Topwater Bass Fishing
For bass, warm water and insect hatches add up to fantastic fishing on the surface, using topwater lures to plop, sputter, dance and weave above their heads, sending bass into a fury. The combination of sound, movement, wake and bubble trail definitely get their attention. But then, when you stop your lure and let it sit above their noses, daring them to strike, even the biggest bass lose their cool. They slurp, gulp and oftentimes explode, crashing up through the edge where air meets water. Heck, sometimes, they even leap out of the water, and nail your bait on the way back down!
While all topwaters are effective–and undoubtedly seem to provoke larger bass into striking–all lures are not equal in all circumstances. Each style of topwater has its own unique combination of attributes that drive bass wild.
Poppers have concave noses that create a surprisingly loud “bloop” when you aggressively twitch your rod tip. They call fish from a distance; give ’em time to find your bait between pops and plops. Remember, the commotion attracts, but the pause between is deadly for triggering strikes.
Prop baits have tiny propellors on one or both ends, creating a “whirring,” sputtering sound and spray when twitched or steadily retrieved. Subtler than a popper, they excel when less is more, meaning when a Purr is better than a KABLOOSH, technically speaking.
Walk-the-dog lures dance side-to-side when you create a cadence of twitch-retrieve-twitch-retrieve, timing your twitches just right to impart action and motion, let the lure glide to one side, and then, just about the time it runs out of steam, twitch it back in the other direction. This style of lure covers more water than poppers and prop baits, great for when big bass are fairly aggressively on on the bite. Also excellent for covering expansive weed flats to locate active biters.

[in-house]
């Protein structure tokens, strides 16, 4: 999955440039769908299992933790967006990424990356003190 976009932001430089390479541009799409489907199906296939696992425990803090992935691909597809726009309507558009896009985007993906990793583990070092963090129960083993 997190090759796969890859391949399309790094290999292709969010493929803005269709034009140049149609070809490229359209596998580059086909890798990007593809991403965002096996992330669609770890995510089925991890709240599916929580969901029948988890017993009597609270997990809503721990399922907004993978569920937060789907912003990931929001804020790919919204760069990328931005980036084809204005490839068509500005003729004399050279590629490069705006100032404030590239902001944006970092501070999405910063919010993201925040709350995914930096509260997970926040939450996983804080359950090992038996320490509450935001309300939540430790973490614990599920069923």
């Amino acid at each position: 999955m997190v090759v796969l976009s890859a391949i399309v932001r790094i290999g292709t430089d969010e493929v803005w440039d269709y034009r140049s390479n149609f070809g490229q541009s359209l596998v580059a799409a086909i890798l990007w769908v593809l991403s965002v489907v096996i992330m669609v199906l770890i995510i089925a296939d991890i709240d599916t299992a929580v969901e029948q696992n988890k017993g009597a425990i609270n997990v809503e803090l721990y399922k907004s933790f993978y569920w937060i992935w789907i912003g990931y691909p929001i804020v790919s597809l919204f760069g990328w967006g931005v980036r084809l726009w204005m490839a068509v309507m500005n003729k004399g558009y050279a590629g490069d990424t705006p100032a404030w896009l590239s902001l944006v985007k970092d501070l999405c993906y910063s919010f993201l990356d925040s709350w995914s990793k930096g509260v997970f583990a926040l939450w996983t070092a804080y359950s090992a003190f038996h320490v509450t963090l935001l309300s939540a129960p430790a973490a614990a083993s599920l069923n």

And for those glory days when bass want to smash anything on the surface, and are willing to chase baits down to chomp on them, try buzzbaits. Some have a single blade; others are double trouble, for more sputter and spray. Toss ’em out, and wind ’em back in, fast enough to make the blades whirr across the surface. Hang on tight; when big bass time it right, the strike is like a cow falling off a cliff, into the water. Yet during times when bass seem to be only nipping at the skirt, try adding a single trailer hook to nip short strikers in the lip. Another great lure style for covering water to zero in on areas with active fish.
Both largemouths and smallmouths are suckers for topwaters. You’d suspect that you’d need smaller lures for smallies, since their mouths aren’t as gaping as largemouths. Not necessarily. Both species seem fond of even large baits. You sometimes catch both species on gigantic muskie topwaters as well.
Speaking of muskies…they, too, love topwaters, chiefly of the larger persuasion. Kick up a ruckus, get their attention, and get them to follow. Especially on calm evening, or at night. When they follow and strike at boatside, just a few feet away in the darkness, it momentarily terrorizes even veteran muskie busters. This time, it’s like a hippo trying to jump INTO the boat. Definitely not for the faint of heart!